Wednesday, March 30, 2011

On the Road Again

I'm traveling for work this week, which means a couple of things: 1) A sweet rental Corolla that feels like driving a bumper car, 2) Dinner out of plastic boxes, 3) Evenings alone in my hotel room with my WIP.

I feel like I'm thisclose to figuring out the rest of my revisions, and last night I was scribbling out ideas as they came to me, no matter how ridiculous. It's like I've got a dozen raw blocks of wood, and I'm trying to carve them up so that they fit together in a neat little puzzle. The elements are there--how do I make them work? Maybe I need to change a different aspect of the story that I thought was settled, but which one? It's kinda fun, but also frustrating.

That's all I've got for today. Don't forget to sign up for my giveaway to win a copy of The Marbury Lens or The Knife of Never Letting Go! This must be giveaway week, because there are a lot of them going on--head over to Carrie's blog to sign up for her awesome Kiwi Care Package (pineapple lumps!!), and to Jill's blog for a copy of Possession!

Sitting at my coworker's desk. He is a member of the Ninja of the Month Club.
No, I didn't realize this was a thing either.

Monday, March 28, 2011


I swore to myself up and down that I wasn't going to do a giveaway when I reached 100 followers. Buck the trend! I thought. Hold a giveaway when you reach 137 followers! Hold it when you actually have something worth giving away!

But now I've reached this point, and I realized two things: First, I am pretty pleased with myself for making it to 100. This day seemed eons away when I first started writing here back in November. Second, so what if I don't have a coveted ARC or a signed copy of something? I can give away whatever I want. And then I looked like this:

I can give away whatever I want? This allows me to do two awesome things at once: 1) Support a book that I love, and 2) Impose my literary tastes on an avid reader. Win, and a win.

So folks, here it is:

The First Annual 

I'm offering a choice of one of two books that I loved recently:

by Andrew Smith


by Patrick Ness

Both of these books are unique and spectacular. To enter, please fill out the form below. I'll spot you extra points if you Tweet or blog this, but there's no need to go bananas with the publicity.

Contest runs until Friday, April 1st at 11:59 p.m. PST and is open to everyone, everywhere. Don't be shy, sign up!

Thursday, March 24, 2011

Putting Out Fires

I missed posting yesterday, because I'm trying to be a superhero and fit in everything I want to do this week. Work, check, gym, check, dinner on the table every night, check, catching up with friends, check, critiquing and critique meetings, check. Writing, unfortunately, has fallen by the wayside. It seems I have too many plot elements in my life right now.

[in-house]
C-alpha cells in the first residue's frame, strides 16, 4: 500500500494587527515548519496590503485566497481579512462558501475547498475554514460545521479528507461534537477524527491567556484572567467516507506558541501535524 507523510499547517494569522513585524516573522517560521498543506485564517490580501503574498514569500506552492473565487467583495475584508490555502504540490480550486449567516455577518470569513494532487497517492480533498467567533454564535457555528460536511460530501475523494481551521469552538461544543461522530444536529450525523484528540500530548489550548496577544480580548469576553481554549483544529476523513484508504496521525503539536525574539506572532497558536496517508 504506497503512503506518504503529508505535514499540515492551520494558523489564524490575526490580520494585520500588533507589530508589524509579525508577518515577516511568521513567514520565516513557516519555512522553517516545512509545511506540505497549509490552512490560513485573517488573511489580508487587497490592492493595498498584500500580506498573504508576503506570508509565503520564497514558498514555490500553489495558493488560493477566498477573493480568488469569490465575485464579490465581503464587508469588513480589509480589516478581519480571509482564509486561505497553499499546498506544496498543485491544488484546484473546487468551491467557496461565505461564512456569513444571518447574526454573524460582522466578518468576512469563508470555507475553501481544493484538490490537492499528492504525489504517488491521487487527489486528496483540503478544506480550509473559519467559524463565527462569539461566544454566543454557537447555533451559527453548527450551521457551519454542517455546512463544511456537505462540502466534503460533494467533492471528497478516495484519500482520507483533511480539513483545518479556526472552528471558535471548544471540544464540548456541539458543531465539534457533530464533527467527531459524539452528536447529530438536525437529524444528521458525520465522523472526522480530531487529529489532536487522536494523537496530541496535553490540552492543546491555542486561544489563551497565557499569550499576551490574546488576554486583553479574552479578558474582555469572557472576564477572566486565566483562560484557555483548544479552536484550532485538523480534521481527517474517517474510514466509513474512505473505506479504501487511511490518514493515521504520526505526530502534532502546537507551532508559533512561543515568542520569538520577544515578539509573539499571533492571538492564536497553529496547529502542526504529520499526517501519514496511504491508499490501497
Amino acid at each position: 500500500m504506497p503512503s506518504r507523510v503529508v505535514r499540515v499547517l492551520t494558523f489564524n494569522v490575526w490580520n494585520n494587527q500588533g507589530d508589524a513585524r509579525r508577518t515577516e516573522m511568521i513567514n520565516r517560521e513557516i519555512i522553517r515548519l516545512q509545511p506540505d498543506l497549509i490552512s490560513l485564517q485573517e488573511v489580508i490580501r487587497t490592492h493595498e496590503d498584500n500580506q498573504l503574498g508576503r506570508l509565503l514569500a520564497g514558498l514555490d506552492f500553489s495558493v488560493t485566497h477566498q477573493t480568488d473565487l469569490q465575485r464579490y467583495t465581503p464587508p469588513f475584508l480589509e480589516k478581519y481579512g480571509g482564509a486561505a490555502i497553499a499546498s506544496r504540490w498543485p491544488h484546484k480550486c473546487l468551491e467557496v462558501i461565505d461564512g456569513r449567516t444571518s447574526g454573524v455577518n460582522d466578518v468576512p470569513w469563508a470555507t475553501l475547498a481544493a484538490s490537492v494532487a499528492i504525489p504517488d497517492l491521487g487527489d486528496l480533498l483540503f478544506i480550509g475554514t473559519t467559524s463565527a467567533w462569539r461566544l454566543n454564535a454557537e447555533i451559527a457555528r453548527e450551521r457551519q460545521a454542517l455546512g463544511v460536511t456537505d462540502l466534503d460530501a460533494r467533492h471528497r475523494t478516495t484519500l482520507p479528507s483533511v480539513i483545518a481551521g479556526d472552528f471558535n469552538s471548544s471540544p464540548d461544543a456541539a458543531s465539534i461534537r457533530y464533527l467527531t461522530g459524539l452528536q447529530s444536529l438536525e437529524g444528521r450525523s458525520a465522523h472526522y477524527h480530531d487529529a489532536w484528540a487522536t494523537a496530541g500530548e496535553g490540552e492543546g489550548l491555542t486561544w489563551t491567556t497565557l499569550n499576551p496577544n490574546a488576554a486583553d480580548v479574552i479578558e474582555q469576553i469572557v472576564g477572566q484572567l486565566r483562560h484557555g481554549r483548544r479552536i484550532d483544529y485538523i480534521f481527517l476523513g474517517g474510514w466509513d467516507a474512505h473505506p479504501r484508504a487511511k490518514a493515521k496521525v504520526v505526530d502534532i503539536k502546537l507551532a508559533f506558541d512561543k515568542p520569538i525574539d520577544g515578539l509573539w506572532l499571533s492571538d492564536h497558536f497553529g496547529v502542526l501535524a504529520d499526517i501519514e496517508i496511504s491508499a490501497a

I always feel like I've just got a couple of fires to put out, and when that's done, I'll be able to devote more time to writing. But there are always more fires. I may have to give up on my dream of both making it to the gym and writing for now, because there is only so much free time in one's day.

As for my WIP, I'm not really working on it much right now--I'm circling it from a distance, poking at it with a stick. I'm refining an outline to makes the rewrites easier. I'd like to jump back into it and attack the revisions, but I've got Jessie Spano in my head screaming "No time! There's never any time! I don't have time to study! I'll never get into Stanford!" Or something like that.

What do you do when it feels like there's never any time?

Monday, March 21, 2011

Sweet Home Los Angeles

No cell phone reception? You don't say...
Remember how I said I might vanish off the Internet last week if I couldn't get my mobile hotspot to work in Ohio? Um, I guess I was presuming that I would actually get a cell phone signal at my grandpa's house., thanks for the misinformation.

I spent much of my visit awash in nostalgia, partly because I used to spend half of my summers at my grandparents' houses, and partly because this has been the family home for generations, and I was imagining all the stories and family dramas that played out there. Remember that story I told about Ed and Zouri and the diamond ring? This is the house that Ed and Zouri built. My grandpa lives there now, but next door is the little house that he built and raised his family in, where my mom grew up, where she lived in high school when she started dating my dad, where they lived as a young married couple with two children.

I took a few photos to share:

The original Gerstacker homestead
Thank heavens for city water lines
The distance between where my mom grew up and her grandparents' home,
and where I spent my first year

It's great to be home, even though my husband was sick while I was gone and my apartment was starting to look like a man-cave when I got back. Honey, why is there trash on the counter? Um, because the garbage was full... How convenient that the cleaning fairy always comes home whenever I do!

As for the reading/writing, I did get some reading done, but chores and socializing kept me from any creative output. Since I got back from Big Sur, I haven't really written much of anything. I'm still examining my plot from a new perspective, and considering the changes that I could make the strengthen it. I'm pretty sure I bring in my antagonist waaaay too late in the story, and I need to fix that and trim out more fat to tighten things up. Why is it so hard to see these things in your own writing?

Wednesday, March 16, 2011

Back On A Plane